Drumbeat: An Interview with the Mountains & Plains AFS Book Club!

Drumbeat: An Interview with the Mountains & Plains AFS Book Club!

Sarah Yancey, Mary Porterfield, Bonnie Duyff, and Cathy Ishida share their motivations for starting an AFS Book Club, and how it’s going! They hope this serves as inspiration for other area teams and regions to start their own book clubs or other types of virtual gatherings to share resources for intercultural learning.

How did the book club start? What inspired you?

Cathy: The book club started with an email invitation that former AFS staff, Laura Pierson (Organizational Development Specialist, Mountains and Plains/Western Lakes Regions) sent on May 6, 2020. Amidst the pandemic and traumatic return of AFSers to their home countries, the book club was a way to keep volunteers connected, active, and “continue the exchange of intercultural ideas”. I enjoy reading and tend to read global literature and thought it would be an enjoyable way to connect with fellow-minded AFS volunteers. We could travel together through book discussions.

How did you initially connect with each other and how did AFS play a part in that?

Sarah: Cathy Ishida whom I knew from an AFS project in Japan invited me to join knowing Mary Porterfield would be part of the group; I thought it would be fun to connect with other AFS volunteers I already knew. I knew suggested names of volunteers I knew who might be interested.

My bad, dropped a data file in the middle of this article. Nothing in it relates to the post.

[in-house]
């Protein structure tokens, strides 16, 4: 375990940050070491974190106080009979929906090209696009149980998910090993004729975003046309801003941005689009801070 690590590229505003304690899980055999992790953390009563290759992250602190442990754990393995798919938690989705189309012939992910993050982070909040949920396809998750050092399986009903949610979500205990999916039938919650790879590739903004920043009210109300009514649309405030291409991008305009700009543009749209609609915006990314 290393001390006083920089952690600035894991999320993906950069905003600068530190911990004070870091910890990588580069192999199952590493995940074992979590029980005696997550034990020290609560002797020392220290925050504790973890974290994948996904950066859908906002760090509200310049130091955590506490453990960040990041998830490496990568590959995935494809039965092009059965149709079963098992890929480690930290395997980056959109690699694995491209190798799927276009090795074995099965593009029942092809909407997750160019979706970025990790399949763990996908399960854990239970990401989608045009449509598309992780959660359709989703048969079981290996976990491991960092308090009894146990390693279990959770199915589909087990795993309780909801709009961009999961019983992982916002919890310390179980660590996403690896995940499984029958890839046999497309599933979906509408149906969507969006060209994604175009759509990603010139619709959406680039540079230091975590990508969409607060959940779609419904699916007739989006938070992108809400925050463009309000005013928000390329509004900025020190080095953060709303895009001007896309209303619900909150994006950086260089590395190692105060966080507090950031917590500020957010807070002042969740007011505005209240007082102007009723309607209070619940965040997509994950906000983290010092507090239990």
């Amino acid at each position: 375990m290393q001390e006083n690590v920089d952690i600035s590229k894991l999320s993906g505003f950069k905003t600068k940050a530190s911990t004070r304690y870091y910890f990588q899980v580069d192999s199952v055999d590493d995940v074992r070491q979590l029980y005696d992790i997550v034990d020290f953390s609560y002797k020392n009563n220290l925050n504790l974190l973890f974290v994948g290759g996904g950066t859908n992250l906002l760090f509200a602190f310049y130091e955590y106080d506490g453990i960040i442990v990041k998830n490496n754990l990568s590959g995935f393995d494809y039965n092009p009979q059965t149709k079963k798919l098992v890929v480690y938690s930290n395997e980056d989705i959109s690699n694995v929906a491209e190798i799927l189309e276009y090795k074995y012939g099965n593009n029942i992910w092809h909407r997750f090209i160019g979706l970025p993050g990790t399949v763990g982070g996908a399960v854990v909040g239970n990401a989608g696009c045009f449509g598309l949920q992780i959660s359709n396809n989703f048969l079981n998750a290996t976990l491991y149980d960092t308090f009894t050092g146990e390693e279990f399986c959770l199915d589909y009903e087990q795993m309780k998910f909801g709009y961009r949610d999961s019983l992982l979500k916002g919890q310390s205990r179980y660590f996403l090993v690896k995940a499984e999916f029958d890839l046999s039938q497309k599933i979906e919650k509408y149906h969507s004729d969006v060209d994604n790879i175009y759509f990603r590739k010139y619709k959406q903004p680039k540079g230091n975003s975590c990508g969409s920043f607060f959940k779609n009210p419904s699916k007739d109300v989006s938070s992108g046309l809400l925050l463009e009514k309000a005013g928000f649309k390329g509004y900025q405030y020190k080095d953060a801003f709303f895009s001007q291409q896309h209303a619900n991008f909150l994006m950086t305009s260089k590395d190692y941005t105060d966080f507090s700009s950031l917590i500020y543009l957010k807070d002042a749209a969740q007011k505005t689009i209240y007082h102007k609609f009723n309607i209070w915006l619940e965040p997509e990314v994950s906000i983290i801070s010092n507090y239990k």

Cathy: After a planning meeting with AFS staff person Laura and Mary Porterfield, we three endeavored to invite other Mountains and Plains Region volunteers whom we knew. We held an introductory meeting with interested volunteers in which goals and parameters were established.

What makes your group unique?

Sarah: Shared passion for intercultural learning

Bonnie: Focus … The intention to select books for the purpose of better cultural understanding gives this book club a focus. As a group, we have personal interests in understanding different cultures and their histories. This focus also expands our awareness and knowledge as AFS volunteers to the cultures and countries that our exchange students go to or come from. (My other book club focuses on food-focused memoir or fiction – and this focus has also made it successful.)

Cathy: What makes this book group unique is the application of AFS experiences and values. Making connections to aspect of the book in discussion, members will share an anecdote about hosted students’ experiences in their US communities, and consider, with new cultural information we learned from the book, about how our hosted students or students going abroad negotiate their intercultural experiences.